My name is Natasha. I had my 1st miscarriage in 2014. My husband and I were approaching our 1st wedding anniversary when we found out we were pregnant with twins. We were ecstatic, not even the reality of it being a high risk pregnant could get to us. A few weeks later at our ultrasound to determine the sex of our babies, there was no heartbeat. Our babies had died weeks before and I didn’t know it. I had a missed miscarriage. The next few days were a blur of medical procedures and pain – physical pain that paled in comparison to the emotional pain I was experiencing. Our babies had died and I didn’t even know it. What kind of mother doesn’t know her babies died?
I went into this alternate space where time stood still. I mean everyone else moved on but for me days were counted as days since my miscarriage. Two weeks since my miscarriage, one month since I lost them, zero days since I have forgiven myself. It felt as if my life before that moment existed yes but only through a veil, not quite accessible.
After 2 months we became pregnant again and I tried to stay positive and to forgive myself. It was a whirlwind of emotions but I was sure it would all work sadly this pregnancy was even shorter than the first and I lost this baby before we had our 1st doctor visit. This time around, I was not spared the dramatic blood loss and pain that alerts you to the end of the pregnancy.
For 3 months I walked around feeling less than human. I was sad, and disappointed. I felt stripped of whatever quality made me a woman. My own mother had given birth to 8 children without a single loss so obviously there was something wrong with me. Not trusting my body’s abilities, I began to distrust my abilities in other areas like my job or my post graduate studies. If I couldn’t even do this, why did I think I could do anything else? I was not sure about anything anymore.
I spent those months quite selfishly – feeling sorry for myself and vowing to never get pregnant again. I would never put myself or my husband through another loss. I blamed myself for not being in perfect health – because at that time I thought miscarriage only happened to women who were not perfectly healthy, making it all our fault. In my head the dialogue changed from OUR pregnancies to MY miscarriages and I could feel myself shrinking away even from my husband convinced that no-one else would ever understand how I felt.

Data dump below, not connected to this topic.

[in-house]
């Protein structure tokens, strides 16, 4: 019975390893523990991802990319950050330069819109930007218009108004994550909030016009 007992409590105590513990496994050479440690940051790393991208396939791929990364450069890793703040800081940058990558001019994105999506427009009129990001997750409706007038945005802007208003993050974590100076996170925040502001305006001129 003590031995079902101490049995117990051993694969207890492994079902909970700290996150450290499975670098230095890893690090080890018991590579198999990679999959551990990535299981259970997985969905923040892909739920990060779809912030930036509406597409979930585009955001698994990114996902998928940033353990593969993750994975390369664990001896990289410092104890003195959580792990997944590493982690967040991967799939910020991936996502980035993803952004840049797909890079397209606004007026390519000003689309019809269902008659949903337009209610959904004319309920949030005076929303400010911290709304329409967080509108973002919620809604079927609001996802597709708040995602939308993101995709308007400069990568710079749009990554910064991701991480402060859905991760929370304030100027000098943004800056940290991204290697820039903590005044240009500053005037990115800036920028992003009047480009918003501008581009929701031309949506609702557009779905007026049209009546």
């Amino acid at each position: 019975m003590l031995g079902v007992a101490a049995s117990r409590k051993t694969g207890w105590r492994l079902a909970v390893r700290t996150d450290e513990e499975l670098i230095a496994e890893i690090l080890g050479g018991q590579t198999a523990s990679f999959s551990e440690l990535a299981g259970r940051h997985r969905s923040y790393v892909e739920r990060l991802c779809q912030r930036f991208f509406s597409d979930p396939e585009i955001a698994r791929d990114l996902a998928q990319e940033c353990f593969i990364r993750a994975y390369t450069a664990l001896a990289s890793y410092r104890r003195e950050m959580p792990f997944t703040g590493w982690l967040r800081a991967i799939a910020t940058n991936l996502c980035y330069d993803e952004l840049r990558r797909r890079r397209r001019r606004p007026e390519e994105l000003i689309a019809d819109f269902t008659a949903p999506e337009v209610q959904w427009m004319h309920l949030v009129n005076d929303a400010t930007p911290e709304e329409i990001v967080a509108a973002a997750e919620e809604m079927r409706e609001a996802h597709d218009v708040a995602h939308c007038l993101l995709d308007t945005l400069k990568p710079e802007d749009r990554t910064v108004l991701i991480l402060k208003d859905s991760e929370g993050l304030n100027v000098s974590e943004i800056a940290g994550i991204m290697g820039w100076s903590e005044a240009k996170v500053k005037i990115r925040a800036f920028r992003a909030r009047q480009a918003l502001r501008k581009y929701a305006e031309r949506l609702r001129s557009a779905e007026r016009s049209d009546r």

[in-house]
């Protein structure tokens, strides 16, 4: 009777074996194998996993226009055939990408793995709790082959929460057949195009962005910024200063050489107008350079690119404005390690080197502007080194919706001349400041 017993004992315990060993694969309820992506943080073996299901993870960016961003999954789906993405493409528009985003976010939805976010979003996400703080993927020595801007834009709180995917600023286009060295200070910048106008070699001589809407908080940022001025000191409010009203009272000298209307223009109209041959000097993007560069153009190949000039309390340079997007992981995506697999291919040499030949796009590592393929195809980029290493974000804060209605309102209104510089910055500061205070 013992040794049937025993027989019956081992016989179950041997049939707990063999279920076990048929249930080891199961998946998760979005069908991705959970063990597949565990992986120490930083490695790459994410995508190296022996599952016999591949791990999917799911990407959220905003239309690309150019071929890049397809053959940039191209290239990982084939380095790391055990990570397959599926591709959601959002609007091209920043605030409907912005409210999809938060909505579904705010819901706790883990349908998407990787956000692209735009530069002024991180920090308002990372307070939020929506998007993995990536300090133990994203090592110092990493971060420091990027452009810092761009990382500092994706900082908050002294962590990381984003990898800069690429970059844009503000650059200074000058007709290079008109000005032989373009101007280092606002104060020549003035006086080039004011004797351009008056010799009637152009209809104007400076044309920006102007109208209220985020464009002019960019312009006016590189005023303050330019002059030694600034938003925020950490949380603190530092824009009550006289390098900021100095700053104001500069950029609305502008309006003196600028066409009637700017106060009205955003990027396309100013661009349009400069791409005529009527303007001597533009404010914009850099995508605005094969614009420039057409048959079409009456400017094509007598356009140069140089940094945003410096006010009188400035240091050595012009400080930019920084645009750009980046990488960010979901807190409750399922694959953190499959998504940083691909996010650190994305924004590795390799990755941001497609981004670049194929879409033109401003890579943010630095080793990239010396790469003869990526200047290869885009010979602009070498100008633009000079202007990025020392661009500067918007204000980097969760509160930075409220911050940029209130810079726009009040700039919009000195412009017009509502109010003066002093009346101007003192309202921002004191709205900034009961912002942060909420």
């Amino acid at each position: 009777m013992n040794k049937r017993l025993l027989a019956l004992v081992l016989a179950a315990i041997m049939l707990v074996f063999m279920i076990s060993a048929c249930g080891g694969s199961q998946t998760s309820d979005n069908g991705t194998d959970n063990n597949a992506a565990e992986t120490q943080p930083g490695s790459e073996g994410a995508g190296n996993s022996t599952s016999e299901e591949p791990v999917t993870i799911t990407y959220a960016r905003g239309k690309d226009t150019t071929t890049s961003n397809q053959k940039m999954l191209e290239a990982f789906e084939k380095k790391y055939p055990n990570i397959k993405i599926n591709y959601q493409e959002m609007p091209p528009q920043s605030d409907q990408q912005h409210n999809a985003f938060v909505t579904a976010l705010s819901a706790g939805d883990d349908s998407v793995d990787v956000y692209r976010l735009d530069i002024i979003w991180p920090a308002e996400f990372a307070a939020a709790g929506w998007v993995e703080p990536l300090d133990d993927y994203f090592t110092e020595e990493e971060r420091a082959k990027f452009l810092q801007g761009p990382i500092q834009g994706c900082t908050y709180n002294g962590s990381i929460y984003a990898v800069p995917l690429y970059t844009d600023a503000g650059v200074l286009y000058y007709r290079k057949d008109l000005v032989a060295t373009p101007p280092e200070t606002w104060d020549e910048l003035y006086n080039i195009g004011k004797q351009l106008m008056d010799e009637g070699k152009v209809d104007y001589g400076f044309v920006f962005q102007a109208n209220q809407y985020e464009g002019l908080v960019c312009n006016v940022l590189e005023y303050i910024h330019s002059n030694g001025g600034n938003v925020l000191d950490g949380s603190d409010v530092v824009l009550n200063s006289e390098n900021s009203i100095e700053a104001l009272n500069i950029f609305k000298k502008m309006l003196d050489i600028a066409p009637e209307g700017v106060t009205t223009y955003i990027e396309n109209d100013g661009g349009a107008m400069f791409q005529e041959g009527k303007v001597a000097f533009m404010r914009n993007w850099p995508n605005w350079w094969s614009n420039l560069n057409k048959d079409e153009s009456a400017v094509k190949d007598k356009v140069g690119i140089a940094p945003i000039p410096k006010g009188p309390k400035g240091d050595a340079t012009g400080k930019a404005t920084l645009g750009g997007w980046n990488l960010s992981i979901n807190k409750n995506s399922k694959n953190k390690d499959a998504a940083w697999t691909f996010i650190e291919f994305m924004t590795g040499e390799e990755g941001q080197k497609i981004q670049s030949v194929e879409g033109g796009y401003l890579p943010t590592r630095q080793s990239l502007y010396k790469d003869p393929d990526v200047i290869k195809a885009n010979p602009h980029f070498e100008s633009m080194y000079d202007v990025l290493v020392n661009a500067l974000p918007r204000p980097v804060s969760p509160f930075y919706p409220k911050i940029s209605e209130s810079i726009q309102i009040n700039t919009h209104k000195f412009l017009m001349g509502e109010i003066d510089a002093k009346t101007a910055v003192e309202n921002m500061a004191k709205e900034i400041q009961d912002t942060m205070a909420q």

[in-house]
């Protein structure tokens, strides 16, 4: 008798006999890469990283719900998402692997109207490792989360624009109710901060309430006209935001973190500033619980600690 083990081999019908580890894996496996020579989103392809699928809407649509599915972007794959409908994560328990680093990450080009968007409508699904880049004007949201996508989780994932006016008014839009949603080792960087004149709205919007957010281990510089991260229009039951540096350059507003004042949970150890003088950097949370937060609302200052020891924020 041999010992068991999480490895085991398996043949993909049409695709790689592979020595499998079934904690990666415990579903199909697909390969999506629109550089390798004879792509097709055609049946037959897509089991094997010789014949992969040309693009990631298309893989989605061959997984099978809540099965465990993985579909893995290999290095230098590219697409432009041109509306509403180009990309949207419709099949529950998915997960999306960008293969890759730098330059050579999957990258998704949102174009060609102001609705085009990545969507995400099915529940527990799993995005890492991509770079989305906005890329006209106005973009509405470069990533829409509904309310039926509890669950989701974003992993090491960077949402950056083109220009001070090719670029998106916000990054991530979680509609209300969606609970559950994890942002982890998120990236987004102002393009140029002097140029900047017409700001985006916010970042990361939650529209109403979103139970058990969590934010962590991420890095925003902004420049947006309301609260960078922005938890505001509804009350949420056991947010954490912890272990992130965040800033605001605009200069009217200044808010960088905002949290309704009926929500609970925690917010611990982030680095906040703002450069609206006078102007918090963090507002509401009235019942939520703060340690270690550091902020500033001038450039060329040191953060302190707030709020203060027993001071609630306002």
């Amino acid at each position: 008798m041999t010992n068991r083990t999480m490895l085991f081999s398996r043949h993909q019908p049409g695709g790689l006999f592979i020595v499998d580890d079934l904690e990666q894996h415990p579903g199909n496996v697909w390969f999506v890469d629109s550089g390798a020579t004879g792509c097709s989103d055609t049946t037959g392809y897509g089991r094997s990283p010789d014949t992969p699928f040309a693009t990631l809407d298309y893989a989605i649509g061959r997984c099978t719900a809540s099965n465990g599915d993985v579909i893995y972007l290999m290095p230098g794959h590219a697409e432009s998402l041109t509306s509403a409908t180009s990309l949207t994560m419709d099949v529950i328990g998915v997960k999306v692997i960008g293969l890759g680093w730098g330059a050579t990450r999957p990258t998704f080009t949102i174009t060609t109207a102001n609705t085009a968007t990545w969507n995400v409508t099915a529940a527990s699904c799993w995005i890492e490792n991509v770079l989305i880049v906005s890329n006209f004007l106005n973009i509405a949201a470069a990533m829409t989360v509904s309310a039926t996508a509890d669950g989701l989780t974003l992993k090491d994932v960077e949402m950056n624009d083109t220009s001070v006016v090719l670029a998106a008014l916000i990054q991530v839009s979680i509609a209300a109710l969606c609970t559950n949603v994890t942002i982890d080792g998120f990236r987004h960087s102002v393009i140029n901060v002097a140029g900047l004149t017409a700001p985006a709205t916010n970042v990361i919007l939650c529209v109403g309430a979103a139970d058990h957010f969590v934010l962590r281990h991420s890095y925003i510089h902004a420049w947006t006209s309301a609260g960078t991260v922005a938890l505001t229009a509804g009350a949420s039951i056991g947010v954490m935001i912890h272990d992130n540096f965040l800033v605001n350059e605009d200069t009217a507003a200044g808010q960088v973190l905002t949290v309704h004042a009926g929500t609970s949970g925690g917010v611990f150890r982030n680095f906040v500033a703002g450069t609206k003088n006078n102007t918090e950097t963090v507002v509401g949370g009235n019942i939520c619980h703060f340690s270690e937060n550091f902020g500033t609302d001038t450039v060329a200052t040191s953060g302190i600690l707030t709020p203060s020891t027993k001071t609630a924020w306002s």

So it was quite a shock when I discovered I was pregnant again. And yes, that’s 3 pregnancies in 6 months. For the majority of this pregnancy I laid in bed praying and fighting with my fears. I didn’t take any pictures, I didn’t work and I didn’t enjoy it.
When my daughter was born, it was like I was seeing in color for the first time in over a year. Everything was brand new and I began to see everything as she was seeing it – bright and shiny. She was love and laughter and we were completely grateful for her. Our new life was a whirlwind of learning and teaching and making sure she had every single thing she needed. We were exhausted and invigorated all at once. So when we learnt that I was pregnant with my son, we jumped right back in. Another round of bed rest and battling fears of miscarriage and praying that God would save our baby.
But this time, I found things to be grateful for everyday. I was grateful that I was able to conceive each time without painful or expensive medical intervention that we could not afford and that my daughter would have a sibling to play with and that we had an amazing doctor who was taking such great care of us and that my son was so active in my belly that I never had to worry about whether he was okay in there. I even took a few more pictures this time around.
These days, we are parents to 2 healthy and active preschoolers and our lives are crazy in other ways now. I still have days when I think about the 3 children that I lost because to me, they were not just fetuses but children that I loved dearly who never made it into my arms. But even on those days, I find reasons to smile. I think about how perfect those babies were and how they never would hide my shoes or throw tantrums or get into my make-up kit and use up all my expensive lipstick. And then I think about how much my love for my unborn children helped me to love the ones I did have.
Still these were a lot of emotions to carry around and I had approached my experience as a loss mama pretty selfishly in the past. So I have been trying to look outwardly more. There are so many people who have had similar experiences and we are all at different points in our journey. Maybe by reaching out and talking about my experiences, by sharing all the things I have done really, really badly I can help someone else feel less alone. Because that’s exactly what miscarriage and loss makes you feel. Empty and alone. And one of the greatest blessings I have received from sharing my story, is that I have met so many other women who are sharing their story. Women whose strength and resilience and capacity to love amazes me daily. And so that is my ultimate goal to say to a loss mama that you are not alone in this fight and if you need to we can talk about it.
I would love to think that being a loss mama turned rainbow mama makes me the perfect mother but no. I am not perfect at all, I make mistakes and I do feel overwhelmed at times but each time I pick myself up and keep going. Because in my house we have seen life end, and we are committed to living and loving each other as best as we could for as long as we possibly can. And in doing so we honor our children whose lives and legacies live on in our hearts.
Natasha Carlow is an Itinerant Counsellor who resides in Trinidad and Tobago with her husband and two rainbow babies. She is the author of Happy Tears and Rainbow Babies. You can read more at her blog or follow her on Facebook and Instagram.